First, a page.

Johnny Depp through the looking glass

In his middle age, Johnny Depp still possesses an unusual, arresting facial beauty. A beauty that exceeds conventional handsomeness, and — especially in his youth — wandered into a kind of feline, even feminine territory.

Written by Rhonda Garelick
We know, of course, that men can be beautiful, but rarely do we acknowledge, let alone analyse, the powerful influence male beauty wields.
That power was a central, yet singularly unacknowledged, element in the Johnny Depp-Amber Heard defamation trial, which wrapped up this month. Depp, like many Hollywood megastars, has long benefited from his striking good looks, which clearly played a role in the enormous social media support he garnered during the trial (of which it seems hard to imagine that the unsequestered jury was unaware).
But Depp is not your standard American handsome actor. He is “a man who still carries the reputation for being one of the most beautiful men in Hollywood,” as Katie Edwards wrote in The Independent. Instagram and Twitter accounts devoted to the trial amassed followers in the tens of thousands and routinely posted hundreds of close-up photographs of him.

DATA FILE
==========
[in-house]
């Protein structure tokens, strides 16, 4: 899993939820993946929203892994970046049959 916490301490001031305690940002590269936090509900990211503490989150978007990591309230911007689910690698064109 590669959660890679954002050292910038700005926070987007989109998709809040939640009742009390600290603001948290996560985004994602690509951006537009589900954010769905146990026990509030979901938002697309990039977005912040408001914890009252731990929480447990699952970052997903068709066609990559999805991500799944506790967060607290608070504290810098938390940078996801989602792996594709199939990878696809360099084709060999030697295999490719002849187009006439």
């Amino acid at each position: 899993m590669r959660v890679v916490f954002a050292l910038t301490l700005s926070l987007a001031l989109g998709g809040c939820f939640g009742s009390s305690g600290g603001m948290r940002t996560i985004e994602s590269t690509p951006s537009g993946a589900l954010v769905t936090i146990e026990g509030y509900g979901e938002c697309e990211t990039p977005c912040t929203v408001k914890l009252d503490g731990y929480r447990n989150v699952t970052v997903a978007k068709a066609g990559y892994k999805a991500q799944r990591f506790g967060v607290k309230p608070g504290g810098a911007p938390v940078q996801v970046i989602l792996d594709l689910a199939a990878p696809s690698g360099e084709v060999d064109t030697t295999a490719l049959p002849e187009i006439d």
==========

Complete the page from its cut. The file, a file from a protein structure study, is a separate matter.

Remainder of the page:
One Instagram page, depp_perfection, had nearly 40,000 followers. Another account, had more than 30,000 followers and used the tagline “He’s just like a dream.”
It’s hard to tell the origin of accounts such as these two — if and how they may be connected to Depp’s defense and public relations teams — but it seems clear that for many of Depp’s fans, the actor’s physical appeal offered an external manifestation of inner worth. On Twitter, hundreds of accounts, many with names that include phrases like Justice Served for Johnny Depp (with over 41,000 followers), focused on Depp’s physical beauty, assuring us, for example, that Depp “is just as beautiful in real life,” or calling him a “king” or a “god.”
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It’s rare to see male beauty inspiring such moral conclusions. Beauty remains a subject reserved largely for and about women. It’s typically women whose appearances are dissected into countless parts to be assessed or embellished — eyes, lips, skin, hair. It’s mostly women whose beauty is scrutinised constantly for signs of perceived decay or mishap, attributed to aging, weight gain, inadequate (or even excessive) maintenance or other potential crimes.
Women, metaphorically, occupy the realm of faces and bodies. Men are presumed to live in the realm of ideas and action. So, according to conventional thinking, to focus on a man’s beauty (as opposed to, say, his virility), or use it to adjudge his character, risks emasculating him, depriving him of his inner value, his spirit, strength or accomplishments. And so we shy away from mentioning male beauty very much.